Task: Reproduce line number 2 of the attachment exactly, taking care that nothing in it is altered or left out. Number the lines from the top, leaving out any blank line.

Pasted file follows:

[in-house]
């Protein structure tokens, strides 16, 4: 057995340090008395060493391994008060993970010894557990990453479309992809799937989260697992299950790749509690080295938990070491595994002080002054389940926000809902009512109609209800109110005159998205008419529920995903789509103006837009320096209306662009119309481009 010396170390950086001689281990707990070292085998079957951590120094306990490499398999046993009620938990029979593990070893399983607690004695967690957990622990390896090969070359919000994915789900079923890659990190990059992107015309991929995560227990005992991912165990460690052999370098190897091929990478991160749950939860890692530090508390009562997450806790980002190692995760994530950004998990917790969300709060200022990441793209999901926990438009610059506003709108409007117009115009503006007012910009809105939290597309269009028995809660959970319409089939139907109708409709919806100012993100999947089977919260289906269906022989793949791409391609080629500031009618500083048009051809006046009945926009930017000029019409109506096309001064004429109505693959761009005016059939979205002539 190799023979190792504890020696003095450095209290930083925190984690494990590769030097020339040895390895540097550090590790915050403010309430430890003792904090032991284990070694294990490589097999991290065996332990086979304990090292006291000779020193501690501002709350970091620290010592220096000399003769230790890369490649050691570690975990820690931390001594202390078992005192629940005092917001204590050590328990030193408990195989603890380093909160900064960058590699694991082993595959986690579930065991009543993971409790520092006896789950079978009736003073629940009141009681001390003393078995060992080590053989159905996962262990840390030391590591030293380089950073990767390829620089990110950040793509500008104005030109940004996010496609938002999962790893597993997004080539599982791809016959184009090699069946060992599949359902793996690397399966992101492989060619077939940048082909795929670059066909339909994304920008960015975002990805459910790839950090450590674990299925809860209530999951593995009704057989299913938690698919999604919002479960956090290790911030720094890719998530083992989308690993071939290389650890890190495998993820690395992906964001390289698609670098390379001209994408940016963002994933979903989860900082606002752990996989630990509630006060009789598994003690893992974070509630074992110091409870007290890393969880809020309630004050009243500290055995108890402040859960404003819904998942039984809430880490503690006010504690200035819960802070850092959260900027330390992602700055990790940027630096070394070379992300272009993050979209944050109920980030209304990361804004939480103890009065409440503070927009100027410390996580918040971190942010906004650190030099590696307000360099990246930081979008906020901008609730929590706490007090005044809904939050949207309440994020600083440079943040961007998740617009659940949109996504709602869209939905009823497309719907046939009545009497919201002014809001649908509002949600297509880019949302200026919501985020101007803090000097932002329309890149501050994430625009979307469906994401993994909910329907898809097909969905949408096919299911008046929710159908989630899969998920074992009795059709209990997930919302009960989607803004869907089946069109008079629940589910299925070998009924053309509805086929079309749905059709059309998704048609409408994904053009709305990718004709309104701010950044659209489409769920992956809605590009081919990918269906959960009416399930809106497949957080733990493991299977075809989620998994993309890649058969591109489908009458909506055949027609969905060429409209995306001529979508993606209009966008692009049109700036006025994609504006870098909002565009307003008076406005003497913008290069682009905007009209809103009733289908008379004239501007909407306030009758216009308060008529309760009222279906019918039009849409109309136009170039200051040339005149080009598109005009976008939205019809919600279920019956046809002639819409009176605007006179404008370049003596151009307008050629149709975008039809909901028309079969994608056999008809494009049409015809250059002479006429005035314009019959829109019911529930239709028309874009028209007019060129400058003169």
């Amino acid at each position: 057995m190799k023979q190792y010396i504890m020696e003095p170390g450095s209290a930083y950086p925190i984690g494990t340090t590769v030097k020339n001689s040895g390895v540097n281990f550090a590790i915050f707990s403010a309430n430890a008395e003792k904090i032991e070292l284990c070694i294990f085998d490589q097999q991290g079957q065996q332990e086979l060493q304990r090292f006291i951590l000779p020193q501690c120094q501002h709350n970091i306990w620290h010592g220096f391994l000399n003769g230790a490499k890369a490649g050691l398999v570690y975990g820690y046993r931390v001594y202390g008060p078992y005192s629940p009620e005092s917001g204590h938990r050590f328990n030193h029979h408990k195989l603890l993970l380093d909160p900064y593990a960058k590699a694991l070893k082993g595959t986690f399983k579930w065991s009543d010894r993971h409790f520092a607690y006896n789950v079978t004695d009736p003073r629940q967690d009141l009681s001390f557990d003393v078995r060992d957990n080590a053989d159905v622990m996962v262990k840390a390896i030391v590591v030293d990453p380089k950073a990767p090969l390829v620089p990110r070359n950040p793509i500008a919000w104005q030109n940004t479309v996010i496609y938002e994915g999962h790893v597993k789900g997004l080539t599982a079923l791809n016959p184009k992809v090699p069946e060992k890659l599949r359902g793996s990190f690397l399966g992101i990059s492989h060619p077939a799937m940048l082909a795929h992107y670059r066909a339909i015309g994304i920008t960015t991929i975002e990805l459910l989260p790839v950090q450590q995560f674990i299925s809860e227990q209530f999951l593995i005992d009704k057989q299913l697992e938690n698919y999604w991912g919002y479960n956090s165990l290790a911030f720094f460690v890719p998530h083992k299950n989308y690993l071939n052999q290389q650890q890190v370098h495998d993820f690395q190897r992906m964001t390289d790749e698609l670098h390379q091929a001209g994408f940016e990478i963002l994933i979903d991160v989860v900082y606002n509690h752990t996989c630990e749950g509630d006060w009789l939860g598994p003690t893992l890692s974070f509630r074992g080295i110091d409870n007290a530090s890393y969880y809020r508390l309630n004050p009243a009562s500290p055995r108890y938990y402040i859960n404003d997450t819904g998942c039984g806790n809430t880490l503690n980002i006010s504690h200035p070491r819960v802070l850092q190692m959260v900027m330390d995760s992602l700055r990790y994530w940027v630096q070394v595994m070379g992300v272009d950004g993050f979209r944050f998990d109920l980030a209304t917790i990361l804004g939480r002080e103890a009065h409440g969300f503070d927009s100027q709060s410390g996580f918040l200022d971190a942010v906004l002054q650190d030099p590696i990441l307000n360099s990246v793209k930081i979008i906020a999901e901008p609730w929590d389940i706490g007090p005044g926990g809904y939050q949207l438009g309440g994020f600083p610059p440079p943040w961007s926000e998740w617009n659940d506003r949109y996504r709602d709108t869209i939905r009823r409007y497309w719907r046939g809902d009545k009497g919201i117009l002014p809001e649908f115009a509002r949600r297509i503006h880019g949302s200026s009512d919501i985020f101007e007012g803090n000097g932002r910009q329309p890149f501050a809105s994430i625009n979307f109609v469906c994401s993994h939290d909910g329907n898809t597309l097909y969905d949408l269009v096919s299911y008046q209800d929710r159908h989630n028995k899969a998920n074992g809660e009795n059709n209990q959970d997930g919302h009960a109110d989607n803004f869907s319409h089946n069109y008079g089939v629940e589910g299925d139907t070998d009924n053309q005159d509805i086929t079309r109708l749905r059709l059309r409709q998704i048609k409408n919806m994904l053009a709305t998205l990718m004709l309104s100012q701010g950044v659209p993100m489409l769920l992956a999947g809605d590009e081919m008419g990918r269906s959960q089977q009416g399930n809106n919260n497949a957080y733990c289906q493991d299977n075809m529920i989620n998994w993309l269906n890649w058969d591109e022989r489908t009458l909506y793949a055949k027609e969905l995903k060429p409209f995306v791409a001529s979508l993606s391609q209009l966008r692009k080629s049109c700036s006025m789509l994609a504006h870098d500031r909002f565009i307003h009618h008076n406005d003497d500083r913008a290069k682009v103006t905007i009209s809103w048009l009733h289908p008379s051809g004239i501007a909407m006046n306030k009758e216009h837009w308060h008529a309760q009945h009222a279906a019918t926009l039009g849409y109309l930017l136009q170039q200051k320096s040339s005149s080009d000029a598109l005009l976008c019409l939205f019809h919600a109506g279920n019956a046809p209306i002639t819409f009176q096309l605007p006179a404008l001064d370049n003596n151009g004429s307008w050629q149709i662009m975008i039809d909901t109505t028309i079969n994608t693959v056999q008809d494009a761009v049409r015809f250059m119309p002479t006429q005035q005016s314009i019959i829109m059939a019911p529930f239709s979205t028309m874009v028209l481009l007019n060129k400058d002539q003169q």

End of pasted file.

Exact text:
């Protein structure tokens, strides 16, 4: 057995340090008395060493391994008060993970010894557990990453479309992809799937989260697992299950790749509690080295938990070491595994002080002054389940926000809902009512109609209800109110005159998205008419529920995903789509103006837009320096209306662009119309481009 010396170390950086001689281990707990070292085998079957951590120094306990490499398999046993009620938990029979593990070893399983607690004695967690957990622990390896090969070359919000994915789900079923890659990190990059992107015309991929995560227990005992991912165990460690052999370098190897091929990478991160749950939860890692530090508390009562997450806790980002190692995760994530950004998990917790969300709060200022990441793209999901926990438009610059506003709108409007117009115009503006007012910009809105939290597309269009028995809660959970319409089939139907109708409709919806100012993100999947089977919260289906269906022989793949791409391609080629500031009618500083048009051809006046009945926009930017000029019409109506096309001064004429109505693959761009005016059939979205002539 190799023979190792504890020696003095450095209290930083925190984690494990590769030097020339040895390895540097550090590790915050403010309430430890003792904090032991284990070694294990490589097999991290065996332990086979304990090292006291000779020193501690501002709350970091620290010592220096000399003769230790890369490649050691570690975990820690931390001594202390078992005192629940005092917001204590050590328990030193408990195989603890380093909160900064960058590699694991082993595959986690579930065991009543993971409790520092006896789950079978009736003073629940009141009681001390003393078995060992080590053989159905996962262990840390030391590591030293380089950073990767390829620089990110950040793509500008104005030109940004996010496609938002999962790893597993997004080539599982791809016959184009090699069946060992599949359902793996690397399966992101492989060619077939940048082909795929670059066909339909994304920008960015975002990805459910790839950090450590674990299925809860209530999951593995009704057989299913938690698919999604919002479960956090290790911030720094890719998530083992989308690993071939290389650890890190495998993820690395992906964001390289698609670098390379001209994408940016963002994933979903989860900082606002752990996989630990509630006060009789598994003690893992974070509630074992110091409870007290890393969880809020309630004050009243500290055995108890402040859960404003819904998942039984809430880490503690006010504690200035819960802070850092959260900027330390992602700055990790940027630096070394070379992300272009993050979209944050109920980030209304990361804004939480103890009065409440503070927009100027410390996580918040971190942010906004650190030099590696307000360099990246930081979008906020901008609730929590706490007090005044809904939050949207309440994020600083440079943040961007998740617009659940949109996504709602869209939905009823497309719907046939009545009497919201002014809001649908509002949600297509880019949302200026919501985020101007803090000097932002329309890149501050994430625009979307469906994401993994909910329907898809097909969905949408096919299911008046929710159908989630899969998920074992009795059709209990997930919302009960989607803004869907089946069109008079629940589910299925070998009924053309509805086929079309749905059709059309998704048609409408994904053009709305990718004709309104701010950044659209489409769920992956809605590009081919990918269906959960009416399930809106497949957080733990493991299977075809989620998994993309890649058969591109489908009458909506055949027609969905060429409209995306001529979508993606209009966008692009049109700036006025994609504006870098909002565009307003008076406005003497913008290069682009905007009209809103009733289908008379004239501007909407306030009758216009308060008529309760009222279906019918039009849409109309136009170039200051040339005149080009598109005009976008939205019809919600279920019956046809002639819409009176605007006179404008370049003596151009307008050629149709975008039809909901028309079969994608056999008809494009049409015809250059002479006429005035314009019959829109019911529930239709028309874009028209007019060129400058003169």